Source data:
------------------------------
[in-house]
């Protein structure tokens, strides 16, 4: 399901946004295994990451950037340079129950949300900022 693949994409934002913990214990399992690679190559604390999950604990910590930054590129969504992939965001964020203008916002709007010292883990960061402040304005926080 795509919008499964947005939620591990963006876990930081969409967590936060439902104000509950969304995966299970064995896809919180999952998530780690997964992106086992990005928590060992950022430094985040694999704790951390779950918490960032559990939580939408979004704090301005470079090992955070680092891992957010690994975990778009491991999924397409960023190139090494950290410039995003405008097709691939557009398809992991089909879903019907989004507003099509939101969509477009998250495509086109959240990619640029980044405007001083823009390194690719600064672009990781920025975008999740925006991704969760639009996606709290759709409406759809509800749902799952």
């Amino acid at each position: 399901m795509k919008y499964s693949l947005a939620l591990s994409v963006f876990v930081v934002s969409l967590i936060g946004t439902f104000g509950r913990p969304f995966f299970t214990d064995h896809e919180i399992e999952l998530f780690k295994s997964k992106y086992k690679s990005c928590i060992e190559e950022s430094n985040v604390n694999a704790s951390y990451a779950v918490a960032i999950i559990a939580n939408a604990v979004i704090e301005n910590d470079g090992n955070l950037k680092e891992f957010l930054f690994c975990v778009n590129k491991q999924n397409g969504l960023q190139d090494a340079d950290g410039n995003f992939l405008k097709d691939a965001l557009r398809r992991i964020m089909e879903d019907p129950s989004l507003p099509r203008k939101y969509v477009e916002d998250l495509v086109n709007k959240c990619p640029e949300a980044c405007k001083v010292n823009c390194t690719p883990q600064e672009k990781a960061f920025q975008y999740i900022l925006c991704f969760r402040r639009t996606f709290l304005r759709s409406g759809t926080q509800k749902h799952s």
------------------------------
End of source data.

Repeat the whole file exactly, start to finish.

[in-house]
């Protein structure tokens, strides 16, 4: 399901946004295994990451950037340079129950949300900022 693949994409934002913990214990399992690679190559604390999950604990910590930054590129969504992939965001964020203008916002709007010292883990960061402040304005926080 795509919008499964947005939620591990963006876990930081969409967590936060439902104000509950969304995966299970064995896809919180999952998530780690997964992106086992990005928590060992950022430094985040694999704790951390779950918490960032559990939580939408979004704090301005470079090992955070680092891992957010690994975990778009491991999924397409960023190139090494950290410039995003405008097709691939557009398809992991089909879903019907989004507003099509939101969509477009998250495509086109959240990619640029980044405007001083823009390194690719600064672009990781920025975008999740925006991704969760639009996606709290759709409406759809509800749902799952």
């Amino acid at each position: 399901m795509k919008y499964s693949l947005a939620l591990s994409v963006f876990v930081v934002s969409l967590i936060g946004t439902f104000g509950r913990p969304f995966f299970t214990d064995h896809e919180i399992e999952l998530f780690k295994s997964k992106y086992k690679s990005c928590i060992e190559e950022s430094n985040v604390n694999a704790s951390y990451a779950v918490a960032i999950i559990a939580n939408a604990v979004i704090e301005n910590d470079g090992n955070l950037k680092e891992f957010l930054f690994c975990v778009n590129k491991q999924n397409g969504l960023q190139d090494a340079d950290g410039n995003f992939l405008k097709d691939a965001l557009r398809r992991i964020m089909e879903d019907p129950s989004l507003p099509r203008k939101y969509v477009e916002d998250l495509v086109n709007k959240c990619p640029e949300a980044c405007k001083v010292n823009c390194t690719p883990q600064e672009k990781a960061f920025q975008y999740i900022l925006c991704f969760r402040r639009t996606f709290l304005r759709s409406g759809t926080q509800k749902h799952s």